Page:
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Comment: Re:Wrong conclusion (Score 2) 128

by hackertourist (#49149561) Attached to: Adjusting To a Martian Day More Difficult Than Expected

Damn you for making me read the entire FA ;-/

They did do a study that contradicts earlier experiments:

A person's natural circadian rhythm averages about 24 hours and six minutes for women, and 24 hours and 12 minutes for men. It varies for each individual, but doesn't stray very far from 24 hours. At about the time Pathfinder landed, Czeisler and his team began conducting studies at the hospital's special laboratory that shielded study subjects from all outside influences. With their test subjects in isolation, they simulated the Martian sol to see how the test subjects adjusted to the longer day. "What we learned was none of the people adapted their circadian rhythms to the Martian day," Czeisler said.

So either earlier studies were off, or Czeisler's experiment was wrong (having e.g. the HVAC on a 24-h cycle, or background noise etc.).

Comment: Wrong conclusion (Score 5, Insightful) 128

by hackertourist (#49148837) Attached to: Adjusting To a Martian Day More Difficult Than Expected

Living on Mars time is difficult when you're living on Earth and are subject to Earth's day/night cycle.

Sensory deprivation experiments where people live without clocks and daylight for more than a few days show that people tend to lengthen their "day" to much more than a Mars sol (up to 36 hours IIRC), indicating that adjusting to Mars time is feasible when you're actually on Mars.

Comment: Re:This is (sort of) good news for Americans (Score 2) 215

by hackertourist (#49037247) Attached to: Russia Seeking To Ban Tor, VPNs and Other Anonymizing Tools

That didn't work the last time. Remember the '80s? Oh, how we laughed at the KGB, Stasi et al. and their invasive ways. Listening to everybody, having half the population on the payroll and informing on the other half, reading all mail etc.
How superior we felt, with our freedoms.

Now look where we are.

Comment: Re:Wow so negative here (Score 1) 214

by hackertourist (#48937987) Attached to: Latest Windows 10 Preview Build Brings Slew of Enhancements

If you don't know their name then are you just reading them all and hoping on jogs your memory?

Yes. Categories help, and once I see the name, recognition is usually instant.

How exactly do you go about this on other platforms currently?

In OS X, the Applications folder is one click away. Not ideal, I'd rather have a menu with all of my applications (and I used to have that in OS 9).

You're forgetting that there's not just one Start Menu folder in Windows, there are two: one user-specific and one for all users. So two locations to scan. Are you seriously suggesting this is a good replacement for the Start menu?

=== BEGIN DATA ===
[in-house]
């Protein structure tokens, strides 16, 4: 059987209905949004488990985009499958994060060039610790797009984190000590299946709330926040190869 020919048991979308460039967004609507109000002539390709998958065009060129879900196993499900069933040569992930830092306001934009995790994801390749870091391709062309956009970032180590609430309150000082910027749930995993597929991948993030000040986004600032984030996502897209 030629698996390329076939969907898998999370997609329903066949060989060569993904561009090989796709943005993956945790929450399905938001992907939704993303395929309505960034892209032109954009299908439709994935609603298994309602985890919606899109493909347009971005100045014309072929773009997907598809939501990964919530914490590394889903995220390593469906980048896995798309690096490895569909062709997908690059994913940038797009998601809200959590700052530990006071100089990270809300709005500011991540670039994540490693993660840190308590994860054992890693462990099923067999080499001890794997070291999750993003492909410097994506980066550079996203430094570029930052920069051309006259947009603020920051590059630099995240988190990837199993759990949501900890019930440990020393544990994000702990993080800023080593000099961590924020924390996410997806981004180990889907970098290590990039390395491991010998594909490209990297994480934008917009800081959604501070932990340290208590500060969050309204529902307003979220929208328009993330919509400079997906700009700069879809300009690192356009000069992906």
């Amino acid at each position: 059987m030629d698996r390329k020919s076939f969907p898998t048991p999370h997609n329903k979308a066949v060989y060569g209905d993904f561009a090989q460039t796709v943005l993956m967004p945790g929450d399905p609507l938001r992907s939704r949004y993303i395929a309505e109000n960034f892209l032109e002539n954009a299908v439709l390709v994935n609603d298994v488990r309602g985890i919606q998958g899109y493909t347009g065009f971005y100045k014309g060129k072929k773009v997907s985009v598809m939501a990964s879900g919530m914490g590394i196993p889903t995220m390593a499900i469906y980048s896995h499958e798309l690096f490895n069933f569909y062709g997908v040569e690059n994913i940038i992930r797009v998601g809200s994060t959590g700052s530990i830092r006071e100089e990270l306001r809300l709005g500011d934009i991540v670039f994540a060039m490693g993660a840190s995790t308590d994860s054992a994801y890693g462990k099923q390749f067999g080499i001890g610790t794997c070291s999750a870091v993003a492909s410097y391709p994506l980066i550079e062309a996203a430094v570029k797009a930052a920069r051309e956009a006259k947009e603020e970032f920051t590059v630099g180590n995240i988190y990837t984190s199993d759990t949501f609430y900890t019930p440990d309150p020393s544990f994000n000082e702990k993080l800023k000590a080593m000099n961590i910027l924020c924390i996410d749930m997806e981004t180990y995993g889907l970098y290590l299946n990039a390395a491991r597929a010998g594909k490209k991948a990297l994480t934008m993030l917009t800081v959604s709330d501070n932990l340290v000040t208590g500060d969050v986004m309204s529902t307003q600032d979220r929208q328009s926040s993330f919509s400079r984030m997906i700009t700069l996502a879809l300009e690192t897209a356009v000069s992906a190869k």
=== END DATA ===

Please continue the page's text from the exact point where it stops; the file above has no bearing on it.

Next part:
Comment: Re:Wow so negative here (Score 1) 214

by hackertourist (#48930609) Attached to: Latest Windows 10 Preview Build Brings Slew of Enhancements

Having a mouse and clicking around a GUI browsing for files was the most gimmicky, mouth-breather way of launching programs that added nothing for users. If you want something then just type it, it's faster than hunting ...

Sure, it's faster for the programs you use often enough that you remember their name. That's maybe 20 out of the 200 programs I've installed. Many of those I need twice a year, and searching them by name doesn't work because I can't remember what they're called. I do know I filed them somewhere in Programs->XML tools (or one of a few categories I've set up and that make sense for me). Accessible via one click and a bit of moving the mouse around (in XP or with Classic Start Menu installed), or more clicking and scrolling (in Windows 7). Windows 7 was a regression in this regard, and Windows 8 threw my method under the bus.

Different strokes for different folks. I like the Search option, but for the love of God don't make it the only option.

Comment: Re:Wow so negative here (Score 1) 214

by hackertourist (#48923899) Attached to: Latest Windows 10 Preview Build Brings Slew of Enhancements

I, for one, like new things if, and only if, they are an improvement over the old things. That's why I use a computer in the first place: to improve my life and make things easier. Anything that gets in the way of that gets the vitriol poured on.

For something as fundamental as the UI, I have a substantial investment in the old way of doing things. Throwing that away means I have to start learning again, and it'll take a while to get up to the same speed I had with the old UI. This is all wasted time, so the new UI has to be a lot better than the old one to make a switch worthwhile.
Many of the UI changes in Windows have not been improvements at all. Instead MS seemingly randomly moved things around (Control Panel), or they removed functionality (Start screen). So yes, we consider this change for change's sake. I, for one, would welcome some actual improvements instead.

There's also the alienation factor. A new UI feels as if people have broken into my home and rearranged things.

I have hardly ever known a mathematician who was capable of reasoning. -- Plato

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